In televised remarks on Friday, Ivanov said 176,000 soldiers would be enlisted in the October-December draft season - less than 10% of the people eligible for the draft.
"By comparison I can say that just 10 years ago, in 1994, we called up 30% of all of those eligible. Now it is less than 10%.
"This really is a critical line and we cannot go any lower, otherwise we will simply lose our armed forces," Ivanov said at a military base in the central Russian town of Oryol.
Russian men must serve for at least two years in the armed forces some time between the ages of 18 and 27, depending on whether they attend university.
Fear of service
But an embedded fear of service in a cash-strapped military, where morale is low and cases of brutal and often deadly hazing are on the rise, has spun a web of ways out of the draft - from false medical certificates to direct bribes.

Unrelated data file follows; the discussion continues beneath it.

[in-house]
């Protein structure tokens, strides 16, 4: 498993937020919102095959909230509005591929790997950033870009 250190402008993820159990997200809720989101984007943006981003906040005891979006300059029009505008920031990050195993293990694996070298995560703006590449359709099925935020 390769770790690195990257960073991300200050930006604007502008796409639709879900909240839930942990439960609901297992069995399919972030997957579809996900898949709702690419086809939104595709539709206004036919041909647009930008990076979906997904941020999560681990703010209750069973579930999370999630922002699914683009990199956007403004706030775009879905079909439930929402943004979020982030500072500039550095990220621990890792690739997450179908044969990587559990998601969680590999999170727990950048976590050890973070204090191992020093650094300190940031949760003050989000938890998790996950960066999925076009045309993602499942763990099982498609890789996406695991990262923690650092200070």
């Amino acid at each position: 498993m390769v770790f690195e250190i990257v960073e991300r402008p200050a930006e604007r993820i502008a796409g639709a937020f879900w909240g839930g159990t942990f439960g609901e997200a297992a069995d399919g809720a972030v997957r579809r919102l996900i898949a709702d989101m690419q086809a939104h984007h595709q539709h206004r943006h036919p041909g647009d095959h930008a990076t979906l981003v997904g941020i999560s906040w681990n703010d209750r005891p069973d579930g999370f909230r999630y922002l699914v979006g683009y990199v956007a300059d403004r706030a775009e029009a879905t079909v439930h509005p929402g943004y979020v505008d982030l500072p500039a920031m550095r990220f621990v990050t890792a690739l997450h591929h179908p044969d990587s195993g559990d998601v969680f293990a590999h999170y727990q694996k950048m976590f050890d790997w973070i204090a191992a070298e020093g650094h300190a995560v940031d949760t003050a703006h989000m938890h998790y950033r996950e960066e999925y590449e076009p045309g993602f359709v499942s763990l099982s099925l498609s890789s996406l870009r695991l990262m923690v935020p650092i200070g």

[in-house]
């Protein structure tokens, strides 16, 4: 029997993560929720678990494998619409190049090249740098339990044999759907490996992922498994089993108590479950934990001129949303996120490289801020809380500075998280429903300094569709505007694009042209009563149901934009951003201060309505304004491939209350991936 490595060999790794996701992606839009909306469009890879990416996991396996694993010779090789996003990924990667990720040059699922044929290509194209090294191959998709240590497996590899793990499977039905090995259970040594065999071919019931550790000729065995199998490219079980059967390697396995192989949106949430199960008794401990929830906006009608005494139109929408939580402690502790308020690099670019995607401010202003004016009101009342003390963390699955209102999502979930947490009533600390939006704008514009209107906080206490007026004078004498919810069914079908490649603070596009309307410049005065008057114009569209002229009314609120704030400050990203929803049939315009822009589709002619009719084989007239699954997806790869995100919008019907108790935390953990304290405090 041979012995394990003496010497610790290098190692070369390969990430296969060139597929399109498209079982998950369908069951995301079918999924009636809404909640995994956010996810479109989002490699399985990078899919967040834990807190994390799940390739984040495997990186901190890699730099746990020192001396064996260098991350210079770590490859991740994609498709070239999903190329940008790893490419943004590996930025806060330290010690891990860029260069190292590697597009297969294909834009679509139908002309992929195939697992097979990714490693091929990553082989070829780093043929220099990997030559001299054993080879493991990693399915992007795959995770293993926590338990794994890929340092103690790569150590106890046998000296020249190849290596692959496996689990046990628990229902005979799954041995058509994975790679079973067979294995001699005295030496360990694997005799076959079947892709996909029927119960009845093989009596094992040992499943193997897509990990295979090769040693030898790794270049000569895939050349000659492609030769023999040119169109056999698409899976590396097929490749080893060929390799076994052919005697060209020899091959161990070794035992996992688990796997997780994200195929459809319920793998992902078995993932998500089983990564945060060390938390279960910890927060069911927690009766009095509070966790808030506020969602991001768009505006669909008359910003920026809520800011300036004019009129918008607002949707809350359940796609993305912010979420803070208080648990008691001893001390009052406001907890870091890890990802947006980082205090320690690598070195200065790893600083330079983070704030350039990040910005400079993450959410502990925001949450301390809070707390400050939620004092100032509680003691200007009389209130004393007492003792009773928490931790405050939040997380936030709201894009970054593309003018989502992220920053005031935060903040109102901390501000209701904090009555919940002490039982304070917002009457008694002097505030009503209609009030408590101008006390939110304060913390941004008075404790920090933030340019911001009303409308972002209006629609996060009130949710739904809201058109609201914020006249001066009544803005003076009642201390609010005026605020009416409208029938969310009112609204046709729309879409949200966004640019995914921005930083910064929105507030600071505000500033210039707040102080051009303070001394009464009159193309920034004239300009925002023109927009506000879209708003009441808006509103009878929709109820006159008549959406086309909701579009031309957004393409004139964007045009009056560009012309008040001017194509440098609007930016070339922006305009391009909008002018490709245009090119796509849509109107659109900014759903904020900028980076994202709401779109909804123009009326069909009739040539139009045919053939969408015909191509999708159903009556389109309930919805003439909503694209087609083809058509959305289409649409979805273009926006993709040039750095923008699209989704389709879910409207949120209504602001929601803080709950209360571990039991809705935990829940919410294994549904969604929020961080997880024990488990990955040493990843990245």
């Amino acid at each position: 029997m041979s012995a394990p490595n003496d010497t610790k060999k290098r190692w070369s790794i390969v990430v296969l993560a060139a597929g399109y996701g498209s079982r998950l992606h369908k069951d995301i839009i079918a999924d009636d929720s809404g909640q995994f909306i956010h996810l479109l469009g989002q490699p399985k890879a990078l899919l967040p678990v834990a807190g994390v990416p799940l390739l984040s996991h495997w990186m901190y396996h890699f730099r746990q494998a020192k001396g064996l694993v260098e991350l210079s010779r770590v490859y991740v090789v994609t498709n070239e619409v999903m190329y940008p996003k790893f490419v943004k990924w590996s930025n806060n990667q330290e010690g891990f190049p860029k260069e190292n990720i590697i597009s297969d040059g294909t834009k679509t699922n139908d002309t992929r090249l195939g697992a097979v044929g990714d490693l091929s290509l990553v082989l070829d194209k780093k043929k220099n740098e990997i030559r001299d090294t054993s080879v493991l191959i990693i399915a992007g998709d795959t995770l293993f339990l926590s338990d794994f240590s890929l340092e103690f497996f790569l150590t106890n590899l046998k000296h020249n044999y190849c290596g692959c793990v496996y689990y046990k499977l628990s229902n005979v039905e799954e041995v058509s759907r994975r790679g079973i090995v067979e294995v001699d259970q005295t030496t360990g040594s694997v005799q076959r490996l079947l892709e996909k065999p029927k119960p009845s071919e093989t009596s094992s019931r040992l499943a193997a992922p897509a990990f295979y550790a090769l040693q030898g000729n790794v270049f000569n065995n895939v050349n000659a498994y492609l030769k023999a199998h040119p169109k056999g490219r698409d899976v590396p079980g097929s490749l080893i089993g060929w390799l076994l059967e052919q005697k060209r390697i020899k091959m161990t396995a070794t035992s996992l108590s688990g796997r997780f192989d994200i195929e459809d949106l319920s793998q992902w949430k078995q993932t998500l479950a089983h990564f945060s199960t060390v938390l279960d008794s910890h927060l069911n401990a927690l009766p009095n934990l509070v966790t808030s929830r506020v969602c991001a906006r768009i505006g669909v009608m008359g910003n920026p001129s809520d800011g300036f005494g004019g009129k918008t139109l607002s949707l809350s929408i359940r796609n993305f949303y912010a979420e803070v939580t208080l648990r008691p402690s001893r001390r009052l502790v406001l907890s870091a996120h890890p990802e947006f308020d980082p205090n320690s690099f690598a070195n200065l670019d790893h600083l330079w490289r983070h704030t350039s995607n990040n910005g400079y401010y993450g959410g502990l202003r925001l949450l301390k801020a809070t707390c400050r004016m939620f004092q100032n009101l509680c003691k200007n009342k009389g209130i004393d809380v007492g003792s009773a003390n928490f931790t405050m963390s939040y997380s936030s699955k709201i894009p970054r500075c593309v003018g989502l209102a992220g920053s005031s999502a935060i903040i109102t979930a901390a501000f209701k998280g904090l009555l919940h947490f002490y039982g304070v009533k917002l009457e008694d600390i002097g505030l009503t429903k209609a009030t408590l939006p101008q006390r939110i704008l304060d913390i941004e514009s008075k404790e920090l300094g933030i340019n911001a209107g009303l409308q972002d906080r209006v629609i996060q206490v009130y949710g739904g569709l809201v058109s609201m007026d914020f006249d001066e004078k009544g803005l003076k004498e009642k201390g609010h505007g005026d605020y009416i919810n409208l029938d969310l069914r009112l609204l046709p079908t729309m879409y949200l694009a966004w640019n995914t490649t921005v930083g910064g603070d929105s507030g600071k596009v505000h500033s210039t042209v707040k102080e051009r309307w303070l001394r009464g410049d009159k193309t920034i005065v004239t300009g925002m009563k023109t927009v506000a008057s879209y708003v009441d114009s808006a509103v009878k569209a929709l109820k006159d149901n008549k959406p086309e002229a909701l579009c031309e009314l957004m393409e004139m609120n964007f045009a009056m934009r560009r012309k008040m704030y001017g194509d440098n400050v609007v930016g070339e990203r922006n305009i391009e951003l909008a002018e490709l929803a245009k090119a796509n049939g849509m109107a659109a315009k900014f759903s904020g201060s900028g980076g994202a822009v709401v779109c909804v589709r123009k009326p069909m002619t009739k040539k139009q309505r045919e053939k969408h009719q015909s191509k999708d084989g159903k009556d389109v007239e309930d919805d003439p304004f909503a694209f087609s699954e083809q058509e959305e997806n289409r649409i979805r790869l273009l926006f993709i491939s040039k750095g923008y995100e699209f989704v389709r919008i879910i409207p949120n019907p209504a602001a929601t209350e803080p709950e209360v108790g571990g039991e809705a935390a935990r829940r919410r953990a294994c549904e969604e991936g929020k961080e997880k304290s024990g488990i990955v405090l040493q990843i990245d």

Ivanov(R) said duty deferments
are taking their toll on the army
"We are the champions of the world when it comes to duty deferments," Ivanov quipped.
One reason Russians fear the draft is Chechnya, where war has been waged nearly without interruption for the past decade, with the last campaign launched five years ago.
Several thousand armed fighters have been standing up against a Russian contingent of up to 80,000 soldiers.
The war is now a deadly stalemate, with casualties - including civilians - reported on an almost daily basis.
Soldiers' rights committees have complained that Russian
teenagers with only a few months training were being thrown into one of the deadliest war zones on earth.
Ivanov pledged none of the people called up this autumn season would be posted in Chechnya, ITAR-TASS reported.